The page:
- During the COVID period, a variety of discussions were conducted through virtual meetings. In one such discussion, Sujay Dahake and I came together online. The conversation revolved around whether an artist should express social or political opinions. Both of us were on the side of 'it should be done.' An artist is a part of society, and true to that, he should express his opinions more intensely. After this conversation, Sujay called me and said, 'I want to make a film on 'Shyamchi Aai'. Will you write the script for it? What is your take on its content? And most importantly, are you comfortable working on a film if you are not producing or directing it? At that moment, I felt a little shocked, and I told him that I needed some time to think about it. Later, he called me again, and I expressed my willingness to work on the script. Because at such times, my first question is whether the director has the expertise to make a good film. It was confirmed here. I had a feeling that I should get involved in this.

My childhood was spent in Karad, Satara. I later moved to Pune. In my experience many regarded Mahatma Gandhi with contempt and Sane Guruji’s sensitive, mild manner was an object of ridicule! Not only did I never share those views, but I also never became interested in those discussions. It didn't seem right to me. I had read the article 'The Poet Who Would Kiss Death' by Acharya Atre during college. May it be Sane Guruji or personalities in the field of cinema like Gurudutt, I never felt that they were in any way unsuccessful in their life. I believe it is unjust to consider them failures. Sane guruji was a romantic at heart. And a visionary. He must have painted a mind picture of an extremely beautiful post-independence India. And when the reality was not even close, he must have been devastated and eventually depressed .

Keeping all this in mind, Sujay suggested to me that a preliminary outline should be written. Nevertheless, I told him that I would do it responsibly. After that, I first searched for the old ‘Shyamchi Aai’ movie on YouTube and watched it, and had very mixed reactions. The first reaction in my mind, the response of childhood, did not occur when watching the film today. The emotional depth of the movie is something I like a lot. Watching some scenes in our film after a few incidents fills me with emotion, and tears come to my eyes. The tears in the eyes of men have their strength; I think of it as an emotional connection, not necessarily something weak, perhaps because of my association with Sane Guruji.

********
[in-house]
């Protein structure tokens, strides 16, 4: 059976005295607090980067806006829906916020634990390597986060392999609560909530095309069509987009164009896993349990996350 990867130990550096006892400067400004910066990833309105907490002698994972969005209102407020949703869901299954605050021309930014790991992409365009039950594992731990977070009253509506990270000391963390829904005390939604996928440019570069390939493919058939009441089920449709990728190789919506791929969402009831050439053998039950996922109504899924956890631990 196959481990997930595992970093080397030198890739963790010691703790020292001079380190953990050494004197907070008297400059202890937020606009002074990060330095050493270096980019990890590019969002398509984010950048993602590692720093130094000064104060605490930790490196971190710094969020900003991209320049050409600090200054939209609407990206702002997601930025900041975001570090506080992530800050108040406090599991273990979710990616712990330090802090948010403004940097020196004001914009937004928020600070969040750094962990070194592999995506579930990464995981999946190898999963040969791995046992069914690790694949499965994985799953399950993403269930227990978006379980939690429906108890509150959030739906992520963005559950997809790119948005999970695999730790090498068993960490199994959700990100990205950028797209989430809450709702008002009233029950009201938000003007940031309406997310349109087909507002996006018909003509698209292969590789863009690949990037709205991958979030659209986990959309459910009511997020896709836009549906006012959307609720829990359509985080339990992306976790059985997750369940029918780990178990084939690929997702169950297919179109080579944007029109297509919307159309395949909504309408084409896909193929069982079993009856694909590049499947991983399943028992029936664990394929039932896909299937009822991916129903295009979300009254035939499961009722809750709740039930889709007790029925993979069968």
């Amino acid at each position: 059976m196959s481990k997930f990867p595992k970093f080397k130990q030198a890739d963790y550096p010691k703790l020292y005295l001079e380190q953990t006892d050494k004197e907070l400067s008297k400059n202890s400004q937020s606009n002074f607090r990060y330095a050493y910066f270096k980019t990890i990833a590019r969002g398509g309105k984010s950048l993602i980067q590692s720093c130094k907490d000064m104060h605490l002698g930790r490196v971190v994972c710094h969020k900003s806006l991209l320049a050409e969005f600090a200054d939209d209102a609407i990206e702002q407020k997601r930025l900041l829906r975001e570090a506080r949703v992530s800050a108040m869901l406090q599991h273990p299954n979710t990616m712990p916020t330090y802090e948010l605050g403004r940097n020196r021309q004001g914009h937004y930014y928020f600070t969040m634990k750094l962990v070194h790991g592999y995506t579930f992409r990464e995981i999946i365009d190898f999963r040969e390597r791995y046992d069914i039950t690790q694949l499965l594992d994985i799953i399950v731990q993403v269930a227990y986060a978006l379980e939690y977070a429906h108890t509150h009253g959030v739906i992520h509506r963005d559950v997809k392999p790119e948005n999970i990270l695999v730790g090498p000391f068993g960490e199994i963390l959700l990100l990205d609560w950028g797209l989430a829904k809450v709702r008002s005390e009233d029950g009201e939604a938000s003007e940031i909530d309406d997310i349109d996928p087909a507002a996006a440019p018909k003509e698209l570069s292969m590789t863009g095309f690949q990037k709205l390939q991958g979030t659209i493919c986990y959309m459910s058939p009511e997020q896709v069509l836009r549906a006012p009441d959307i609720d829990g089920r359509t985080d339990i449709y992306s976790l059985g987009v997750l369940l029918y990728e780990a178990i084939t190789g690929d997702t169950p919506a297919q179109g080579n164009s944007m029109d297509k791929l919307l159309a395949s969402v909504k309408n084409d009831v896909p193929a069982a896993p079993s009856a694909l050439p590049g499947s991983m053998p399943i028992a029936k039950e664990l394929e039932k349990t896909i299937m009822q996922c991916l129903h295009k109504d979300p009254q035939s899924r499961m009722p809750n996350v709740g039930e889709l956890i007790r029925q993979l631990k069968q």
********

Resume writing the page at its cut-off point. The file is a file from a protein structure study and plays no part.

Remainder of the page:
Watching this old movie filled my eyes. It touched my heart, but primarily it was due to the memories of Sane Guruji. When watching the film, one can feel the sincerity in its portrayal, especially in its realistic depiction of the period. A significant part of the shooting took place in the studio, and even though Acharya Atre was involved, the resources for this film were not extravagant. It was not a 'big-budget' film. Sometime before that, work had begun on 'Prabhat'; they had a significant studio with their network. There is doubt whether Atre was there at that time or not. At the beginning of this film, he mentioned that many well-wishers supported him in making this film. G. D. Madgulkar is mentioned in it, as well as the mention of the Prabodhankar Thakare. Prabodhankar Thakare has also played a notable role in it. Therefore, everyone coming together to honor Guruji is what I felt while watching this film.

Now, as I watch the film, I can sense a kind of innocence in the acting during the execution. The movie's portrayal of emotions is much more profound than the formalities of the time. Even though it included personalities like V. Shantaram or Damle-Fattelal, it still showed a certain level of amateur, old-fashioned style. However, Shahu Modak, Shanta Hublikar, and Shanta Apte, among all the actors, demonstrate a certain innocence in their performances, which is a strength. This, too, gives the film a somewhat natural feel. In those times, there was a prominent actress named Vanmala Bai, who was known for her significant roles, she played the role of a mother in the film.

And another thing I learned was from Guruji's original book. This book is written as a parable. Therefore, the teachings of his mother are openly conveyed, which may have seemed appropriate to him at that time. In other words, he wrote, 'I want to say this through this experience, and I put it in the form of a dialogue with my mother.' This method of expression is evident in the movies of this group, and it continues to be more instructive. Even today, while watching movies, you often speak in words and feel more informed, which is a different kind of appreciation. Still, it seems to me that the portrayal of Madhav Vaze, who plays the young Shyam in the film, is exceptionally good. He is very natural. In that era, Vanamalabai was a prominent actress, and she aspired to portray the role of a dignified mother. Therefore, she tends to express herself in a slightly more sophisticated manner than usual, which is evident when observing her acting.